New educational program empowers Kentucky schools to go green
FRANKFORT, Ky. – Twenhofel Middle School students in Kenton County are learning it is easy being green as they get an education in conservation. Their school building itself serves as a classroom as they monitor the school’s energy usage, study in naturally lit classrooms and use science labs powered by solar panels.
They showed off their school – one of Kentucky’s first “green” schools – as the Kentucky Environmental Education Council (KEEC) and the Kentucky Department of Education, with Kentucky Environmental and Public Protection Cabinet Secretary Teresa Hill, toured the school Friday to launch Kentucky Green and Healthy Schools (KGHS). This program encourages schools to teach and follow healthy and environmentally sound practices.
Public and private schools across the state are invited to join the voluntary program. KGHS provides tools to empower students and staff to help schools operate at peak efficiency while simultaneously following core content curriculum.
“Emerging studies have found a significant correlation between the condition of school buildings and student health and academic performance,” said Maria Zoretic, KGHS program coordinator. “KGHS allows students and teachers to assess and identify strategies that will improve the quality of the school environment.”
Students learn to take personal responsibility for the sustainability and health of their school environment. The Web-based, student-centered program teaches leadership skills, problem-solving techniques and is aligned with state standards, Zoretic said.
Students and staff may conduct school environmental inventories in nine areas: energy, indoor air quality, green spaces, hazardous chemicals, water, health & nutrition, transportation, solid waste and instructional leadership (the last to be completed by school faculty).
Each inventory contains questions that are aligned to Kentucky’s core content at each grade level. Web sites and other resources also are aligned to the questions to help students with research and improvement projects.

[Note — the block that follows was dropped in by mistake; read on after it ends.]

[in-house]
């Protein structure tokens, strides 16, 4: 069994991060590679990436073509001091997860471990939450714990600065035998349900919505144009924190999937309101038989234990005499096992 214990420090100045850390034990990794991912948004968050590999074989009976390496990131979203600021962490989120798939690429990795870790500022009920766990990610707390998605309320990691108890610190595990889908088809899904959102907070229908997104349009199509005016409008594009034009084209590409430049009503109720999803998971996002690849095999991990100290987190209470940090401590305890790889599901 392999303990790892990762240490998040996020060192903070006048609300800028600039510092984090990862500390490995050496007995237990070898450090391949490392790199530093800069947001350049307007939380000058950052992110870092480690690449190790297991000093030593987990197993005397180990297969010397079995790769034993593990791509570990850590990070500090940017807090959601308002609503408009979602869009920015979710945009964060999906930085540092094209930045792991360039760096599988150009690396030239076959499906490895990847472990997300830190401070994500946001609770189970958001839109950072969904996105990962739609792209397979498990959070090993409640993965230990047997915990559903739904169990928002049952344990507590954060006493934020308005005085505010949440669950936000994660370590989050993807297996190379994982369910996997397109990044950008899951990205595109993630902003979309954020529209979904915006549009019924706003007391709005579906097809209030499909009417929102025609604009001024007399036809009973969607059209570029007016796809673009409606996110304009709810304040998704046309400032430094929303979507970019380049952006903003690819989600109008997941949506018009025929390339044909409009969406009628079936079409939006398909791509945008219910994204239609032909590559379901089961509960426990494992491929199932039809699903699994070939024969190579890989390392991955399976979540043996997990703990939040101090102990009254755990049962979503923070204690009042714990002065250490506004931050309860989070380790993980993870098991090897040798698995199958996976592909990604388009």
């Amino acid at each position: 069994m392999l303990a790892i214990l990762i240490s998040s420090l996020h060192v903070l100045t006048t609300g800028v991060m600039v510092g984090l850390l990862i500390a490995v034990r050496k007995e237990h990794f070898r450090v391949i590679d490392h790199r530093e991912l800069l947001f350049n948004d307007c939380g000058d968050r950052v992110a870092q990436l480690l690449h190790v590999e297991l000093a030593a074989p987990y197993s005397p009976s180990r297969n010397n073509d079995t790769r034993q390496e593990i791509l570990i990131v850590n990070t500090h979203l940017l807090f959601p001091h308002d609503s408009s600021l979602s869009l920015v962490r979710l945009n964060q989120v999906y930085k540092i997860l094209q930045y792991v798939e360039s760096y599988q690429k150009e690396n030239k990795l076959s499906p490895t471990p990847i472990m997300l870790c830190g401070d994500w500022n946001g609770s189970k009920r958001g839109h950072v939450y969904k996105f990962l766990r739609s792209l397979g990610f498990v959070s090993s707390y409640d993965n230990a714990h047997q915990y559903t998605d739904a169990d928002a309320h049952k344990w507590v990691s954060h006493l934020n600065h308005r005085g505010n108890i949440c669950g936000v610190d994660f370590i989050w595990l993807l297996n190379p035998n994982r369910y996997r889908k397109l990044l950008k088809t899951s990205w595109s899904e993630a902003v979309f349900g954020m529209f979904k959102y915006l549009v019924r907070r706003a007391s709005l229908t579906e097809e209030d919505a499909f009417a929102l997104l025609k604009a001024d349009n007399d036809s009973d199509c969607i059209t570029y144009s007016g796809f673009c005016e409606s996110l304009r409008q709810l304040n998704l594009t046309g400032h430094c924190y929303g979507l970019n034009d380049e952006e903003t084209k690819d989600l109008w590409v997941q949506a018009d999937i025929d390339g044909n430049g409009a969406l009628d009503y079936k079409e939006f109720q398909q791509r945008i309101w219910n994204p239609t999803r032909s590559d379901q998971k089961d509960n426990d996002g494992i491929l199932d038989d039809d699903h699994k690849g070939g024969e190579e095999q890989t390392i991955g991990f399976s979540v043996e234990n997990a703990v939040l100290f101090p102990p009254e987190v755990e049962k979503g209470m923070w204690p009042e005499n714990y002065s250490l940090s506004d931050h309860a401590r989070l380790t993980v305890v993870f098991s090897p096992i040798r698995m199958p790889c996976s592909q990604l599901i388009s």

“This alignment demonstrates how environmental education can complement rather than complicate curricula,” Zoretic said.
In addition to the Web-based resources, each school will be paired with a natural resources partner and a business partner.
By identifying and implementing healthy, safe and environmentally sound practices, a school may become a Green and Healthy School. Some benefits a school may experience are
- Improved health and attendance
- Efficient use of energy, water and other vital resources
- Reduction of operating costs due to efficiency of resources
- Increased sense of ownership by teachers, students and parents
- Student involvement in rigorous, relevant and curriculum-aligned learning
KEEC will provide free in-school training to participating schools. The council also will recognize schools’ achievements each May at a ceremony in Frankfort.
“The Green and Healthy Schools program not only provides multidisciplinary learning experiences,” said Jane Eller, executive director of KEEC, “but green schools present unique opportunities to create a new generation of energy-smart, environmentally literate citizens.”
The Kentucky Environmental Education Council and the Kentucky Department of Education jointly sponsor KGHS. Both are agencies in the Kentucky Education Cabinet. The program was designed with the help of a task force of citizens from the environmental, education and business communities.
For more information about the Kentucky Green and Healthy Schools program, visit http://www.greenschools.ky.gov/ or call (800) 882-5271.